6346. Advanced Fluid Dynamics. Waves: group velocity and dispersion. Viscous flow theory: flow past a sphere and lubrication theory. Two-phase flows: dynamics of bubbles, instabilities of thin films and liquid jets. Vortex dynamics: point vortices and Crow instability. Turbulence. Prerequisites: MATH 6336/ME 5336/ME 7336.
6347. Vortex Dynamics. Vorticity transport equation. Rectilinear vorticies as a Hamiltonian system. Elliptical vortices-moment model. Vortex rings. Swirling Flows. Vortices near boundaries. Pairing. Reconnection. Prerequisites: MATH 5331, MATH 5315/CSE 7365 and MATH 6324. (MATH 6336 useful, but not essential)
6348. Turbulence in Fluids. A mathematical introduction to turbulence – the last great problem of classical physics according to Feynman. Kolmogorov’s 1941 theory, closures theories, shell models and similarity theories. Prerequisites: MATH 6324, MATH 5315/CSE 7365, MATH 5331 and MATH 5332 (or 5334). (MATH 6336 useful, but not necessary)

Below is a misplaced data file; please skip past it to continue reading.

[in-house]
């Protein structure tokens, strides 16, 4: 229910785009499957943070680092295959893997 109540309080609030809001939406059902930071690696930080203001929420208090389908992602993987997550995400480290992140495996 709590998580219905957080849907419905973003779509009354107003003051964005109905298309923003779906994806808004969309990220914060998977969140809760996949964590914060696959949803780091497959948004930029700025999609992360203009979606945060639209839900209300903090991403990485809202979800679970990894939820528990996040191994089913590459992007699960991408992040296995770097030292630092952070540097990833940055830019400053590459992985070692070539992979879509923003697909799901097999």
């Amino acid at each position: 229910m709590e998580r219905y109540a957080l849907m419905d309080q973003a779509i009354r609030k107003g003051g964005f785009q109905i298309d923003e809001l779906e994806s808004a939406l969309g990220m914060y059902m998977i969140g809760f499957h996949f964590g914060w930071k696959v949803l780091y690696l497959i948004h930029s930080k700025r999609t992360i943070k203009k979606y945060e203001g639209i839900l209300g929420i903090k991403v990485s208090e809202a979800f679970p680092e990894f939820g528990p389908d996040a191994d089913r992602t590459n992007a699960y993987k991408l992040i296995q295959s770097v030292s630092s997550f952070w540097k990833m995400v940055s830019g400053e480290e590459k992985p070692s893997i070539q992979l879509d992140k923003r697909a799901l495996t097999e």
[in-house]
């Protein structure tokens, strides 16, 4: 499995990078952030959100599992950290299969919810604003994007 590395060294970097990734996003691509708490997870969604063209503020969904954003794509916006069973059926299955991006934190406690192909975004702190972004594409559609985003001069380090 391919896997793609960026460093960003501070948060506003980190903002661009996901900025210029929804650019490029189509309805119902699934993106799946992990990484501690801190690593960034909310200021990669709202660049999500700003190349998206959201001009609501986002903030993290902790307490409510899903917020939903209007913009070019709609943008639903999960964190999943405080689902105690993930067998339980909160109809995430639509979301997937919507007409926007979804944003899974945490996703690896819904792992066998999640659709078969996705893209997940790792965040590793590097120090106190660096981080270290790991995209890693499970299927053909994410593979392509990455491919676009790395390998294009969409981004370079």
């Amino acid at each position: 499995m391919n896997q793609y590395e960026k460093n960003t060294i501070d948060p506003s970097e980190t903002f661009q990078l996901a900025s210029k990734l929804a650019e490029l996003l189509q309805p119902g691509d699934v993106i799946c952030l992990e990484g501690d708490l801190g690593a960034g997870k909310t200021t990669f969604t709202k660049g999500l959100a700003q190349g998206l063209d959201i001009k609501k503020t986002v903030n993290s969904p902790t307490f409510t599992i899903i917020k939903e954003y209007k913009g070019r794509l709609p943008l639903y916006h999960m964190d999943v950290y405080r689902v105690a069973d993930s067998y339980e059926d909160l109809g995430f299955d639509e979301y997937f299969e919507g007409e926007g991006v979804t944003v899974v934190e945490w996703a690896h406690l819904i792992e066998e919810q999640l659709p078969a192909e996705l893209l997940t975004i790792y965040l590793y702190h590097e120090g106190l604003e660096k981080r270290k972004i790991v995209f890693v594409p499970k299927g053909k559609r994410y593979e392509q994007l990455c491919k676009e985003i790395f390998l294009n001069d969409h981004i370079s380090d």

6350. Mathematical Models in Biology. The mathematical analysis and modeling of biological systems, including biomedicine, epidemiology and ecology. Prerequisite: Consent of the instructor.
6360 (EE 8332). Computational Electromagnetics. Numerical methods for electromagnetics, with emphasis on practical applications. Numerical discretizations including the method of moments, finite differences, finite elements, boundary elements and fast multipole methods. Prerequisites: EE 7330 or MATH 5334 and proficiency in one computer language (e.g. FORTRAN) or permission of the instructor.
6361. Fundamentals of Multiphase Flows in Porous Media. Flow and transport equations for single-phase, two-phase, black oil, compositional and thermal flows in porous media. Introduction to conservation equations of mass and energy and Darcy’s law. Prequisites: MATH 5334.